Comparative analysis of Campylobacter isolates from wild birds and chickens using MALDI-TOF MS, biochemical testing, and DNA sequencing

Samantha J. Lawton, Allison M. Weis, Barbara A Byrne, Heather Fritz, Conor C. Taff, Andrea K. Townsend, Bart C Weimer, Asli Mete, Sarah Wheeler, Walter M Boyce

Research output: Contribution to journalArticle

3 Citations (Scopus)

Abstract

Matrix-assisted laser desorption/ionization time-of-flight mass spectrometry (MALDI-TOF MS) was compared to conventional biochemical testing methods and nucleic acid analyses (16S rDNA sequencing, hippurate hydrolysis gene testing, whole genome sequencing [WGS]) for species identification of Campylobacter isolates obtained from chickens (Gallus gallus domesticus, n = 8), American crows (Corvus brachyrhynchos, n = 17), a mallard duck (Anas platyrhynchos, n = 1), and a western scrub-jay (Aphelocoma californica, n = 1). The test results for all 27 isolates were in 100% agreement between MALDI-TOF MS, the combined results of 16S rDNA sequencing, and the hippurate hydrolysis gene PCR (p = 0.0027, kappa = 1). Likewise, the identifications derived from WGS from a subset of 14 isolates were in 100% agreement with the MALDI-TOF MS identification. In contrast, biochemical testing misclassified 5 isolates of C. jejuni as C. coli, and 16S rDNA sequencing alone was not able to differentiate between C. coli and C. jejuni for 11 sequences (p = 0.1573, kappa = 0.0857) when compared to MALDI-TOF MS and WGS. No agreement was observed between MALDI-TOF MS dendrograms and the phylogenetic relationships revealed by rDNA sequencing or WGS. Our results confirm that MALDI-TOF MS is a fast and reliable method for identifying Campylobacter isolates to the species level from wild birds and chickens, but not for elucidating phylogenetic relationships among Campylobacter isolates.

Original languageEnglish (US)
JournalJournal of Veterinary Diagnostic Investigation
DOIs
StateAccepted/In press - Mar 1 2018

Fingerprint

Campylobacter
matrix-assisted laser desorption-ionization mass spectrometry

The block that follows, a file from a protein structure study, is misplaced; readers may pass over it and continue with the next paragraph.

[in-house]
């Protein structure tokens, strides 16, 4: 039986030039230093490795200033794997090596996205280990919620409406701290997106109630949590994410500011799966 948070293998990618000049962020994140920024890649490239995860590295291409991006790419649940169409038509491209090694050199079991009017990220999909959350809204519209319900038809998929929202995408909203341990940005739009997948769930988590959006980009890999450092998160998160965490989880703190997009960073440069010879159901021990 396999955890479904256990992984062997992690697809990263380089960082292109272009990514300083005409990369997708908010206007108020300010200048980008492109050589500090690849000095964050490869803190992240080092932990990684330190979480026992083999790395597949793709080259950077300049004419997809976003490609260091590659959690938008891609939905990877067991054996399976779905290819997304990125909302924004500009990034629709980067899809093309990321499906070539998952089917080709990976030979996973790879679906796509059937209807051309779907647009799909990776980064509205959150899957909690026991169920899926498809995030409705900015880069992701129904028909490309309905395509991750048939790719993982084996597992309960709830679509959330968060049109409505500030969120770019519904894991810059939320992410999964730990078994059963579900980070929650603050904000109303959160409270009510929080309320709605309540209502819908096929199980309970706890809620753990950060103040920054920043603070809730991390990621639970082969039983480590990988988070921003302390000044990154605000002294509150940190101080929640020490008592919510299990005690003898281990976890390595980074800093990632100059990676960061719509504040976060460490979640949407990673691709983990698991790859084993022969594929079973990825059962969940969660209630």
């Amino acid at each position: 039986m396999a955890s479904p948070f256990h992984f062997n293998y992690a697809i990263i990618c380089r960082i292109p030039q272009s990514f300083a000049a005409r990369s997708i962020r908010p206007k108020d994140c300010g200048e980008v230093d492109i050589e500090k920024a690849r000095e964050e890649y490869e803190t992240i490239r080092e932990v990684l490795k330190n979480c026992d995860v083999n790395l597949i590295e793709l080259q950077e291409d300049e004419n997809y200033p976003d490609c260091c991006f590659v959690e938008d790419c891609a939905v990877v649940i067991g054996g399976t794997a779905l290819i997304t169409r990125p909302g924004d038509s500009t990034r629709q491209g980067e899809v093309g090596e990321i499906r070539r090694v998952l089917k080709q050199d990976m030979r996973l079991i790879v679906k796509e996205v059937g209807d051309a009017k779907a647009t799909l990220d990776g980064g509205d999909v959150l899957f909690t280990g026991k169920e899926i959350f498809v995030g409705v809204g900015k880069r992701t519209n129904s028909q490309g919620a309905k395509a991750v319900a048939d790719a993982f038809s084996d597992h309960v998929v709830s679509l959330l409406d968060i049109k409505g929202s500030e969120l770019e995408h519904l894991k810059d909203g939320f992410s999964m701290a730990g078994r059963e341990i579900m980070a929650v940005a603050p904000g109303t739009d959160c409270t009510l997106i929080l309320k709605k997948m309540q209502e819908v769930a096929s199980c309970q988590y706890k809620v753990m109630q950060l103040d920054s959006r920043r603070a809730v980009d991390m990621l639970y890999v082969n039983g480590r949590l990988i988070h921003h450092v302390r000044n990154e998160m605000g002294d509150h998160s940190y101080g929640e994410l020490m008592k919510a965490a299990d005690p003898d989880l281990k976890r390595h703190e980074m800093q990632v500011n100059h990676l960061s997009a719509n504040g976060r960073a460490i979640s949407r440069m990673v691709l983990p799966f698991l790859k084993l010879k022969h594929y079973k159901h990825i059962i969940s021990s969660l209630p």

wild birds
DNA Sequence Analysis
Birds
Chickens
Mass Spectrometry
Lasers
sequence analysis
chickens
Ribosomal DNA
Corvus brachyrhynchos
Genome
Crows
genome
Anas platyrhynchos
testing
Hydrolysis
hydrolysis
Ducks

Keywords

  • Campylobacter
  • chickens
  • matrix-assisted laser desorption/ionization mass spectrometry
  • wild birds

ASJC Scopus subject areas

  • veterinary(all)

Cite this

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title = "Comparative analysis of Campylobacter isolates from wild birds and chickens using MALDI-TOF MS, biochemical testing, and DNA sequencing",
abstract = "Matrix-assisted laser desorption/ionization time-of-flight mass spectrometry (MALDI-TOF MS) was compared to conventional biochemical testing methods and nucleic acid analyses (16S rDNA sequencing, hippurate hydrolysis gene testing, whole genome sequencing [WGS]) for species identification of Campylobacter isolates obtained from chickens (Gallus gallus domesticus, n = 8), American crows (Corvus brachyrhynchos, n = 17), a mallard duck (Anas platyrhynchos, n = 1), and a western scrub-jay (Aphelocoma californica, n = 1). The test results for all 27 isolates were in 100{\%} agreement between MALDI-TOF MS, the combined results of 16S rDNA sequencing, and the hippurate hydrolysis gene PCR (p = 0.0027, kappa = 1). Likewise, the identifications derived from WGS from a subset of 14 isolates were in 100{\%} agreement with the MALDI-TOF MS identification. In contrast, biochemical testing misclassified 5 isolates of C. jejuni as C. coli, and 16S rDNA sequencing alone was not able to differentiate between C. coli and C. jejuni for 11 sequences (p = 0.1573, kappa = 0.0857) when compared to MALDI-TOF MS and WGS. No agreement was observed between MALDI-TOF MS dendrograms and the phylogenetic relationships revealed by rDNA sequencing or WGS. Our results confirm that MALDI-TOF MS is a fast and reliable method for identifying Campylobacter isolates to the species level from wild birds and chickens, but not for elucidating phylogenetic relationships among Campylobacter isolates.",